The Hour is Getting Late by Billie Aul: Definitely in our future now, with a re-enactment of the Woodstock pop festival run both live and as a virtual-reality experience, with presenters mixing the two with film of the original event for transmission to a world-wide audience. The plot concerns the will-they-won't-they interaction between a formerly married couple, one of them performing, the other editing and mixing the VR transmission. A look at some possible social consequences of our developing technology.

Remote Control by R R Angell: An intriguing and uncomfortably believable premise: the southern border of the USA is guarded by a string of unmanned watchtowers, each carrying sensors and remotely-controlled guns. For a fee, any US citizen can spend time controlling a turret over the internet, watching out for illegal immigrants and shooting any they see. As well as saving the staff needed for monitoring, this is so popular that it funds the whole exercise. I can almost see that happening…Almost my favourite, but pipped at the post by the next one.

The Invisibles by Elisabeth Vonarburg: definitely into familiar SF territory here, in a future in which humanity lives in cities within sealed, protected bubbles. There are various zones for different purposes, linked by public transport running through tunnels. Two separate individuals make routine journeys only to discover that they end up in entirely different and unknown places, and they subsequently find that their world is not quite what it seemed. My pick of the collection, and the only one I might feel prompted to re-read.

Into the Night by Anil Menon: an elderly, recently-widowed Indian travels across a future world to spend his remaining time with his daughter. The story is about cultural displacement, in the clash between the father's traditional beliefs and the social effects of the advanced communications technology that his daughter and friends constantly deploy.

Talk is Cheap by Geoff Ryman: yet another rather elderly recently-widowed (it appears) man, whose job is monitoring the environment of a fragile future ecosystem, and who tries to establish a relationship with a woman from a very different background. Advanced communications also feature, but there is a more optimistic ending than in the previous sad tale.

It should be clear by now that if there is a linking factor, is that these tales are mostly concerned with relationships and atmosphere rather than plot. They are not bad by any means and I enjoyed reading them, but I wouldn't want my SFnal diet restricted to this fare for more than a minority of the time.

Saturday, 12 July 2008

'The Warrior's Apprentice' and 'The Vor Game' by Lois McMaster Bujold

These are the third and fourth books (in terms of the chronological story line) in the author's Vorkosigan series, and the first to feature the principal character of the series, Miles Vorkosigan (he appeared as a young child at the end of Barrayar, the second book). The first two books were reviewed here on 1 August and 9 September 2007.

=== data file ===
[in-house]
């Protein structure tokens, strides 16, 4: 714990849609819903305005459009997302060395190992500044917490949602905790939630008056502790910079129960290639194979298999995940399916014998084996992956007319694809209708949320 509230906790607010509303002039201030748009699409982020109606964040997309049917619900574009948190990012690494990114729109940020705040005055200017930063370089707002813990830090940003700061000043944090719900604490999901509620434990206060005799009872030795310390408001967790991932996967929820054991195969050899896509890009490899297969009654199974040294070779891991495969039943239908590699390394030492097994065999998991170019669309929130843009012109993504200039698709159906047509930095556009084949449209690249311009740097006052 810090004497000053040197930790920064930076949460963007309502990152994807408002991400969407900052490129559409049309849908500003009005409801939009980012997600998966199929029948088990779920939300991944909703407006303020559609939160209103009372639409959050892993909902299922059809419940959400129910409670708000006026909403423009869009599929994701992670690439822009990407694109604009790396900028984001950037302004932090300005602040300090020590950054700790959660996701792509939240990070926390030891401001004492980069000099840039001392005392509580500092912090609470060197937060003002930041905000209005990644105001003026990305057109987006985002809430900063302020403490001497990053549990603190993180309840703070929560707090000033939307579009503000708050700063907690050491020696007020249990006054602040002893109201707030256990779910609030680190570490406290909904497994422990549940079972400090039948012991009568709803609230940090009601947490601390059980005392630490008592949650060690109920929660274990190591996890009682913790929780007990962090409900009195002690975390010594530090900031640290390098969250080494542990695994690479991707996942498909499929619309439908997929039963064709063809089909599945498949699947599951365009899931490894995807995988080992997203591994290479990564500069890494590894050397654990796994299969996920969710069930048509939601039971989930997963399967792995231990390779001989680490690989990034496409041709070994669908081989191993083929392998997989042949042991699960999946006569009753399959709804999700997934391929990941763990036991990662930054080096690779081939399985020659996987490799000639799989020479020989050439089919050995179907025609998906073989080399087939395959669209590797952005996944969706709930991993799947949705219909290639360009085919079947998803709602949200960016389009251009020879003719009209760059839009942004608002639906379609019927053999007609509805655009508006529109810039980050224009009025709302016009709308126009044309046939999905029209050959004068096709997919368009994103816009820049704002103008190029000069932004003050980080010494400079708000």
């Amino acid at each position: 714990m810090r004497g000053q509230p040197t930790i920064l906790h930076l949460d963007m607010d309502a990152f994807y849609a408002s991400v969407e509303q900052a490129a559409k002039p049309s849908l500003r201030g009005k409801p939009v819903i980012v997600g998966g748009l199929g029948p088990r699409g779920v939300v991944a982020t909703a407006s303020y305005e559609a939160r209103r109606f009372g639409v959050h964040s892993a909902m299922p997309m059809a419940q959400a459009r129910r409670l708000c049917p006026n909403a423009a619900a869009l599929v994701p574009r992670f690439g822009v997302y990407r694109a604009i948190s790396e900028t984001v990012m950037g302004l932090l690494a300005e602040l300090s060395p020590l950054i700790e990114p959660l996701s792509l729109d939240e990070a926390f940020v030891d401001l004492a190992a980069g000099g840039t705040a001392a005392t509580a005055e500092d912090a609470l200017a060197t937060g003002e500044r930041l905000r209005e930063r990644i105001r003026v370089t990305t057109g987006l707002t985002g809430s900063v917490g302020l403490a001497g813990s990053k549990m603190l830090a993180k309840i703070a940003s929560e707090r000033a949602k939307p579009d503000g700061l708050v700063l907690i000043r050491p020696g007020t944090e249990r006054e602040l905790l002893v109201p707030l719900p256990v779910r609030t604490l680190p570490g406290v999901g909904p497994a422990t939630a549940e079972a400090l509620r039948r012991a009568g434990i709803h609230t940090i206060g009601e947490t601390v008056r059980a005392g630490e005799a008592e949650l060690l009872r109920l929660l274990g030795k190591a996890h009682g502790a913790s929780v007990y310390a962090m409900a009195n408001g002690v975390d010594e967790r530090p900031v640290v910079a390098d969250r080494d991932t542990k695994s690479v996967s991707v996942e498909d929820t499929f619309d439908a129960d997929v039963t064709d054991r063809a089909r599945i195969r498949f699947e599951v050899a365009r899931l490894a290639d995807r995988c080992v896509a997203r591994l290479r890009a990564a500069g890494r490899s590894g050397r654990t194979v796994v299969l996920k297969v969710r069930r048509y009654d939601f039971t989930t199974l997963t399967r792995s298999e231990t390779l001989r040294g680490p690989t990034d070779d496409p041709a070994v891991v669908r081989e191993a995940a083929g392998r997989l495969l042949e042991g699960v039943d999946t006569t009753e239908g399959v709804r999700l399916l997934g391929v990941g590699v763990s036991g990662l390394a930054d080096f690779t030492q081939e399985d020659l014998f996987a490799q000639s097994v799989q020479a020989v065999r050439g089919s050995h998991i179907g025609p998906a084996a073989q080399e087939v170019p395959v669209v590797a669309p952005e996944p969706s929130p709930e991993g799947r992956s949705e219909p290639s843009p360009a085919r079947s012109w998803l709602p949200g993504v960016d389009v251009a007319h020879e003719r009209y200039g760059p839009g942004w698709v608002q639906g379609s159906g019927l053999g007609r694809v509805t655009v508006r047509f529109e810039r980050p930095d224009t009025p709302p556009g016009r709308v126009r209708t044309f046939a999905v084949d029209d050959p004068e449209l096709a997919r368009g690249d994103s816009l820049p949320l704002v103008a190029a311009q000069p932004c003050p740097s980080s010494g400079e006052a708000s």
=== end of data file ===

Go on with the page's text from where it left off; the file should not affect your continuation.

In The Warrior's Apprentice Miles is now 17 and, as a result of damage inflicted while in the womb, has a stunted and misshapen body with very brittle bones. At the start of the book, these handicaps prevent his acceptance into the Barrayan Imperial Military Service Academy, despite his brilliant mind. So he goes on what was meant to be a peaceful visit to his grandmother on the planet Beta, but which turns into an adventure involving gun running in a war zone and space battles with mercenaries, in which Miles plays a leading role and has to grow up far more quickly than he finds comfortable.

The Vor Game is set three years later, immediately after Miles has graduated from the Military Academy. He is posted to a remote base on Barrayar where he inevitably gets involved in a controversial incident, leading to his 'secondment' to Imperial Security to get him out of the way. He is despatched into space to locate the mercenary force he took control of in the previous story, with instructions to stop them from becoming involved in a tense diplomatic situation involving several widely-dispersed civilisations. Needless to say, the situation turns out to be more complex than imagined and Miles has to think on his feet and react quickly to a variety of unexpected developments.

My reactions to these stories were much the same as I expressed in my reviews of the two earlier Vorkosigan books (posted here on 1 August and 9 September 2007). Bujold focuses very much on the human angle and has the ability to get inside her character's minds in a totally convincing way. She also writes a fast-paced, exciting and ingenious adventure, with a mix of wit, tragedy and (not always happy) romance. Once I get into her books I find them very hard to put down, and they are always a very enjoyable read.